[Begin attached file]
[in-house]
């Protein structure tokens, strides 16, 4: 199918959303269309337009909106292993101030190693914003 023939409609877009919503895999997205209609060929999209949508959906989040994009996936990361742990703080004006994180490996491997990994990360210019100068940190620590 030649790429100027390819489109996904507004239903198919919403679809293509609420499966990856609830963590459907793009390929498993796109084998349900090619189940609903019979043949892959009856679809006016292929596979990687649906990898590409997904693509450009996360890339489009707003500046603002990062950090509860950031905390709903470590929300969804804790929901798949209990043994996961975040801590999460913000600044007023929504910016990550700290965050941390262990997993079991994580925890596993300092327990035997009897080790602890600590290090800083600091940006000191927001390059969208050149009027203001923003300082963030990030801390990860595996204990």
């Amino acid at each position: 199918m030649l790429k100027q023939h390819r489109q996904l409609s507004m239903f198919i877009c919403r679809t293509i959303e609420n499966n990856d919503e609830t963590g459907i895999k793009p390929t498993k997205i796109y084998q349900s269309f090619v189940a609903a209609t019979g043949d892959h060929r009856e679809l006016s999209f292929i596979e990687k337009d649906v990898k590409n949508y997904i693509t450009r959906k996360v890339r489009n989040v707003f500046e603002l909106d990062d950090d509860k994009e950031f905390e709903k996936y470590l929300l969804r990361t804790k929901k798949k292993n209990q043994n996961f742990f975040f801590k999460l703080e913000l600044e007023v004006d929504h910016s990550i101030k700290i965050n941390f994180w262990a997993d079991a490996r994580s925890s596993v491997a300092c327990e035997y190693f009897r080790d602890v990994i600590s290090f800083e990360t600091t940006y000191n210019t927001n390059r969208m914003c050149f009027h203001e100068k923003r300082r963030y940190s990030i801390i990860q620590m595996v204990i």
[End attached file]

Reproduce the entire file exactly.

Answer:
[in-house]
């Protein structure tokens, strides 16, 4: 199918959303269309337009909106292993101030190693914003 023939409609877009919503895999997205209609060929999209949508959906989040994009996936990361742990703080004006994180490996491997990994990360210019100068940190620590 030649790429100027390819489109996904507004239903198919919403679809293509609420499966990856609830963590459907793009390929498993796109084998349900090619189940609903019979043949892959009856679809006016292929596979990687649906990898590409997904693509450009996360890339489009707003500046603002990062950090509860950031905390709903470590929300969804804790929901798949209990043994996961975040801590999460913000600044007023929504910016990550700290965050941390262990997993079991994580925890596993300092327990035997009897080790602890600590290090800083600091940006000191927001390059969208050149009027203001923003300082963030990030801390990860595996204990």
């Amino acid at each position: 199918m030649l790429k100027q023939h390819r489109q996904l409609s507004m239903f198919i877009c919403r679809t293509i959303e609420n499966n990856d919503e609830t963590g459907i895999k793009p390929t498993k997205i796109y084998q349900s269309f090619v189940a609903a209609t019979g043949d892959h060929r009856e679809l006016s999209f292929i596979e990687k337009d649906v990898k590409n949508y997904i693509t450009r959906k996360v890339r489009n989040v707003f500046e603002l909106d990062d950090d509860k994009e950031f905390e709903k996936y470590l929300l969804r990361t804790k929901k798949k292993n209990q043994n996961f742990f975040f801590k999460l703080e913000l600044e007023v004006d929504h910016s990550i101030k700290i965050n941390f994180w262990a997993d079991a490996r994580s925890s596993v491997a300092c327990e035997y190693f009897r080790d602890v990994i600590s290090f800083e990360t600091t940006y000191n210019t927001n390059r969208m914003c050149f009027h203001e100068k923003r300082r963030y940190s990030i801390i990860q620590m595996v204990i």